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Problem 1 - Medical test analysis¶
Disclaimer: This example is a modified version of the one found in a 2013 lecture on Bayesian Scientific Computing taught by Prof. Nicholas Zabaras. I am not sure where the original problem is coming from.
We are tasked with assessing the usefulness of a tuberculosis test. The prior information I is:
The percentage of the population infected by tuberculosis is 0.4%. We have run several experiments and determined that:
If a tested patient has the disease, then 80% of the time the test comes out positive.
If a tested patient does not have the disease, then 90% of the time the test comes out negative.
To facilitate your analysis, consider the following logical sentences concerning a patient:
A: The patient is tested and the test is positive.
B: The patient has tuberculosis.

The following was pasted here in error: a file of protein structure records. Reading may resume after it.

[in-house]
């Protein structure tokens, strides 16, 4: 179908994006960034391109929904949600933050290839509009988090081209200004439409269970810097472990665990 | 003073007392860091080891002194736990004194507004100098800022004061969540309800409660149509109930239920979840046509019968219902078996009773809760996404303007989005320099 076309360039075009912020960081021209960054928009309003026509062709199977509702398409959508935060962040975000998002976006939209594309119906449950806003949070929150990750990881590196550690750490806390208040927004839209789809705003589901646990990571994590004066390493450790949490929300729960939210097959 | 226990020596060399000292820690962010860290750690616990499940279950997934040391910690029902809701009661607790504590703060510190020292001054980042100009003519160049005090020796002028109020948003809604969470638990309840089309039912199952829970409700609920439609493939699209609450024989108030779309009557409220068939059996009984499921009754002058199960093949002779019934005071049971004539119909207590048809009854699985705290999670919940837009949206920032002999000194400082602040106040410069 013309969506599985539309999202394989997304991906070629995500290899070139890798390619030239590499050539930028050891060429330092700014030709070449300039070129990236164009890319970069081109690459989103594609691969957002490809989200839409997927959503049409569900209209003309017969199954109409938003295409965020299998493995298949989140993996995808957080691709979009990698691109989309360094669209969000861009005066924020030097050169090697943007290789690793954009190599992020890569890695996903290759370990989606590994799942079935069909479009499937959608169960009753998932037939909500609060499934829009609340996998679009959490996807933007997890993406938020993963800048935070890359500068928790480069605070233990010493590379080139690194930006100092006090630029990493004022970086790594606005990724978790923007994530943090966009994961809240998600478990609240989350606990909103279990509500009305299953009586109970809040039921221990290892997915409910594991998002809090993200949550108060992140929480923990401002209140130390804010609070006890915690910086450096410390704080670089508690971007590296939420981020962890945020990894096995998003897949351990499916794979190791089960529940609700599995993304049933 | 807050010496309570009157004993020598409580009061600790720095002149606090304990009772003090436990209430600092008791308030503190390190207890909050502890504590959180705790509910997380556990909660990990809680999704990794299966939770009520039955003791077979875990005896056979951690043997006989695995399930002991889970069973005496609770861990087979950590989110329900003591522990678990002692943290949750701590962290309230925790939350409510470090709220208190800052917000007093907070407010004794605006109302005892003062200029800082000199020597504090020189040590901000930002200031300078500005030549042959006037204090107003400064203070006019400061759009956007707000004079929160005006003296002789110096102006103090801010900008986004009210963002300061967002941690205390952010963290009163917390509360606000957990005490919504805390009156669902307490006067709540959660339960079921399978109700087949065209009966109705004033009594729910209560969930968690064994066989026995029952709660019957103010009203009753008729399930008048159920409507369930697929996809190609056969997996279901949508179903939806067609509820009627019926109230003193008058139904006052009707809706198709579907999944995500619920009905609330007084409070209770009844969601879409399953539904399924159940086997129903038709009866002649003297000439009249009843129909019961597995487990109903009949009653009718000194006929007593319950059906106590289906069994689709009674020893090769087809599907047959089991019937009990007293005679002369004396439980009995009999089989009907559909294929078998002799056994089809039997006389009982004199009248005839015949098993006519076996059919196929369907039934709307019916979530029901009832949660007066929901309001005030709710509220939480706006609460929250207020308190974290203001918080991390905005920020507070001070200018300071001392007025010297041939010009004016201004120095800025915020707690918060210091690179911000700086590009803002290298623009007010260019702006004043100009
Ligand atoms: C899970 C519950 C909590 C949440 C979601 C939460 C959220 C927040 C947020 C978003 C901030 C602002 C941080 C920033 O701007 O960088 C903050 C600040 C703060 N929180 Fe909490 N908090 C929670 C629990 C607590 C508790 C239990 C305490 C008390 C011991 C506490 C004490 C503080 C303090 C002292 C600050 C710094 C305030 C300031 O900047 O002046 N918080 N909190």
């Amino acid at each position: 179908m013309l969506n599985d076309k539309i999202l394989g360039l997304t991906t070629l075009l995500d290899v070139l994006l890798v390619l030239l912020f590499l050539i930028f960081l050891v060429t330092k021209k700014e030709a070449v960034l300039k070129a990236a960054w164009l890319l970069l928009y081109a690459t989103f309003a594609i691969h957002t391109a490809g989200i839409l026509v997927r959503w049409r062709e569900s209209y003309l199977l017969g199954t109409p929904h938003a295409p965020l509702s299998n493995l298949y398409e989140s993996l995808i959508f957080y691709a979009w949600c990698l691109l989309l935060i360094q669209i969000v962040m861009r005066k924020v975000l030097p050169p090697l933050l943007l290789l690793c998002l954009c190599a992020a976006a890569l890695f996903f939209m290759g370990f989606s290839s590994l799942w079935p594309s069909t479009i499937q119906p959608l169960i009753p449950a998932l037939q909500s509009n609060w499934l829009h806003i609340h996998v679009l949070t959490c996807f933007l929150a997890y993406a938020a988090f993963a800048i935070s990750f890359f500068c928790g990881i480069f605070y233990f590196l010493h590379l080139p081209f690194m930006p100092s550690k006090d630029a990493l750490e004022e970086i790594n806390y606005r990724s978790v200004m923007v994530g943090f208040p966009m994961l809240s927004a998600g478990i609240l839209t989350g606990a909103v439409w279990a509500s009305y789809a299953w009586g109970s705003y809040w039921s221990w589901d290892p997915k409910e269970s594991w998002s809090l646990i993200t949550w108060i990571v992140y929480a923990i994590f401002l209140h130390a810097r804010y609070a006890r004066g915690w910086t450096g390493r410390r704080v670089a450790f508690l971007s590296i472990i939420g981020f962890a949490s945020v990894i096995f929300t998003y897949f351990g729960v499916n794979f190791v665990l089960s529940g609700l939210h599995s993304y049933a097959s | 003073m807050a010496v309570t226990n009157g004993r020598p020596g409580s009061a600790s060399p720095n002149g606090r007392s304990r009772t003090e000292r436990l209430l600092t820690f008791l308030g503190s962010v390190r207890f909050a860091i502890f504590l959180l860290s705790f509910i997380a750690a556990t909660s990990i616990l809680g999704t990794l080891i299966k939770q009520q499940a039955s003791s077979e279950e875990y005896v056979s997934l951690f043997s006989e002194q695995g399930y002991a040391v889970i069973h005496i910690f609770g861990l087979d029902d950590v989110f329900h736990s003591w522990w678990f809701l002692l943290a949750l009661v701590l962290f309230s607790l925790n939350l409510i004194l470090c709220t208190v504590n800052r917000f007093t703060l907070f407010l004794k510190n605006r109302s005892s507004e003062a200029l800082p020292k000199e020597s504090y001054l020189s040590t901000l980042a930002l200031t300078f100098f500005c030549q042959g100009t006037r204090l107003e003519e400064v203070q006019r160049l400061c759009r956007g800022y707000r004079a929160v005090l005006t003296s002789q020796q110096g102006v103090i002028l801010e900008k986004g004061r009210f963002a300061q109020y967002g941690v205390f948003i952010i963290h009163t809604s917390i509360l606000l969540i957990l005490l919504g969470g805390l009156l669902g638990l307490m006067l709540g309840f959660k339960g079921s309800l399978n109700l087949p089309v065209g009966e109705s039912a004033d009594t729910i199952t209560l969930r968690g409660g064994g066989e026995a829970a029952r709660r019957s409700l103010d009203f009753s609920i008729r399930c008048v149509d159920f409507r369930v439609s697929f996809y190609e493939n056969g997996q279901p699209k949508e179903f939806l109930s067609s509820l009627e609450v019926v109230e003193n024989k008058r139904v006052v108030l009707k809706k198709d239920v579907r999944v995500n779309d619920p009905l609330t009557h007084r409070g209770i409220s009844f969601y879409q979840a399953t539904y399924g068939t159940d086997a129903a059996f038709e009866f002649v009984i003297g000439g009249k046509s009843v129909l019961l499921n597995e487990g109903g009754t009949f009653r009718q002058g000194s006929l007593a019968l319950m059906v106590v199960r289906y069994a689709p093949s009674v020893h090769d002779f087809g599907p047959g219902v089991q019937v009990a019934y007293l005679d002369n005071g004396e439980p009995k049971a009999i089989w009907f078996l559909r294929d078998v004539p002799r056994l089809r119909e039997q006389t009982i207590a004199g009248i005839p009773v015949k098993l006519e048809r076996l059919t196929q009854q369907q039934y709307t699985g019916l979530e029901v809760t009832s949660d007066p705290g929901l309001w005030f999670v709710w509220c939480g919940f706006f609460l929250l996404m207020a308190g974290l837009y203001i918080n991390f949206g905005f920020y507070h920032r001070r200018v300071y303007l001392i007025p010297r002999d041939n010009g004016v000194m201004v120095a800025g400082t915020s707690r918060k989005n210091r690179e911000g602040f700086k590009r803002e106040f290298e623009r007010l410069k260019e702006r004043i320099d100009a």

A. Find the probability that the patient has tuberculosis (before looking at the result of the test), i.e., \(p(B|I)\). This is known as the base rate or the prior probability.
B. Find the probability that the test is positive given that the patient has tuberculosis, i.e., \(p(A|B,I)\).
C. Find the probability that the test is positive given that the patient does not have tuberculosis, i.e., \(p(A|\neg B, I)\).
D. Find the probability that a patient that tested positive has tuberculosis, i.e., \(p(B|A,I)\).
E. Find the probability that a patient that tested negative has tuberculosis, i.e., \(p(B|\neg A, I)\). Does the test change our prior state of knowledge about about the patient? Is the test useful?
F. What would a good test look like? Find values for
There are more than one solutions. How would you pick a good one? Thinking in this way can help you set goals if you work in R&D. If you have time, try to figure out whether or not there exists such an accurate test for tuberculosis